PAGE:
Star remnants as fans: Astronomers discover the fastest rotating white dwarf. Remnants of stars roughly the size of Earth need only 25 seconds to spin – that’s 20 percent faster than the previous record holder. Even more strange, however, is that the white dwarf absorbs material from its stellar neighbor, but cannot carry it, instead spewing it at high speed into near space. That makes it only the second known “driving star,” the team says.
White dwarfs are the extremely dense remnants of stars that remain after a Sun-like star collapses and expels its atmosphere. Most of them are rather small and continue to subside over time. However, there are also some white dwarfs that exhibit unusual traits. This includes especially heavy repsr with strong magnetic fields, especially fast-spinning white dwarfs and a handful of star remnants in binary star systems, fast and powerful systems flashes of rays give it – probably caused by the interactions of its magnetic field with substances absorbed by the partner.
A twinkle from a binary star system
Astronomers working with Ingrid Bellisoli of the University of Warwick have now discovered a new record carrier among fast-moving white dwarfs. The focus of their study was the system LAMOST J024048.51 + 195226.9, J0240 + 1952 for short, which was only discovered in 2020. It consists of a red dwarf and a white dwarf approximately the size of the Earth 200,000 times heavier than the Earth. These remnants of stars are observed because they also generate periodic radiation pulses in almost all wavebands.
Beyond the strange flickering of the white dwarf, Bellisoli and her colleagues have now examined more closely with the help of the HiPERCAM instrument at Gran Telescopio Canarias in La Palma. The combination of the ten-meter mirror telescope and the instrument designed for high temporal resolution enabled the team to record and analyze the system’s precise optical curves.
Fastest spin known to date
The result: Part of the flickering is due to the extremely fast rotation of the white dwarf. As astronomers determined, the remnant of the star rotates in just 24.93 seconds – an absolute record. “To date, only three other systems with rotation periods of less than 40 seconds are known,” the team explains. However, the J0240+ 1952 spins 20 percent faster than the fastest among them to date.
“The rotation of this white dwarf is so fast that its mass must be above average to not be torn apart by it,” says Pelisoli. “In the short time it takes to read this book, it has already made so many revolutions – that’s really unbelievable.”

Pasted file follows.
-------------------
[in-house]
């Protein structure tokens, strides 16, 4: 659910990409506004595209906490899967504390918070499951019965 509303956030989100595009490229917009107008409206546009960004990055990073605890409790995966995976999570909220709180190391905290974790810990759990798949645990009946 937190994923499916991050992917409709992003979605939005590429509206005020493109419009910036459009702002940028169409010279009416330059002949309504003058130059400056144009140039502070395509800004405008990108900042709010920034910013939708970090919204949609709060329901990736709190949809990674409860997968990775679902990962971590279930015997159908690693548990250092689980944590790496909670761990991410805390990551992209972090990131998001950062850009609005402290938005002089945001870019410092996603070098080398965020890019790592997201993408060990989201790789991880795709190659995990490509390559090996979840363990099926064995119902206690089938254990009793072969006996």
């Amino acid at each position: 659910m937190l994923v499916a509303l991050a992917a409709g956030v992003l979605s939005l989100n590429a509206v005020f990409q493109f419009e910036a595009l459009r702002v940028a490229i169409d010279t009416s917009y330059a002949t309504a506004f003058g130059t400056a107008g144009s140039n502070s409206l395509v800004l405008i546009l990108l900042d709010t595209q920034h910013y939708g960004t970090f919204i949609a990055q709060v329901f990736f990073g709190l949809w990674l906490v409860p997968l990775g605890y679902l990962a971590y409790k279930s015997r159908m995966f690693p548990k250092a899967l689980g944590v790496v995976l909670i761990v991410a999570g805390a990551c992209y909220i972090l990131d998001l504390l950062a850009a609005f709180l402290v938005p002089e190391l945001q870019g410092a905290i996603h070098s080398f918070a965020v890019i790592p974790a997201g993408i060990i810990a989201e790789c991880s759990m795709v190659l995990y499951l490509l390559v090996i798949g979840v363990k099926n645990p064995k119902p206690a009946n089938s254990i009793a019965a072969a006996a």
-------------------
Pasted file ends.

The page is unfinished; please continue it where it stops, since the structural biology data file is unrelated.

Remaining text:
The white dwarf is the star of the fan
The second feature of this white dwarf is even more exciting: it can be only the second known “impulse star”. Astronomers have given this nickname to a white dwarf in the binary star system AE Aquarii, about 300 light-years away, because it is so magnetized and spins too fast to hold material extracted from the partner star: it bombards it inward at tremendous speed and produces additional bursts of radiation.
“Matter gets absorbed, but as it gets close to the white dwarf, its magnetic fields start to dominate,” Pelisoli explains. Combined with the high speed of rotation, this ensures that a large part of the material is disposed of at a speed of more than 3,000 kilometers per second – like mud from a rapidly rotating propeller.
No more isolated cases
“For more than seven decades, AE Aquarii has been alone among the thousands of star systems known to have these unusual properties,” the astronomers wrote. “But that could have changed now.” Because the high speed of rotation and light curves of the J0240 + 1952 glow indicate that this white dwarf could also be like a “fan system”. For the first time, AE Aquarii is no longer alone.
“It’s only the second time we’ve found one of these magnetic propeller systems. So we now know that the AE Aquarii was not an isolated incident,” says co-author Tom Marsh from the University of Warwick. “Instead, this fan mechanism proves to be a feature that can occur in such dual systems under certain conditions.”
This is also important because you can now check the model you developed based on the first case directly in the second case study. “But our current finding shows that the model works well,” Marsh said. (Notes of the Royal Astronomical Society: Letters, 2021; doi: 10.1093/mnrasl/slab116)
Coyle: University of Warwick
“Total coffee aficionado. Travel buff. Music ninja. Bacon nerd. Beeraholic.”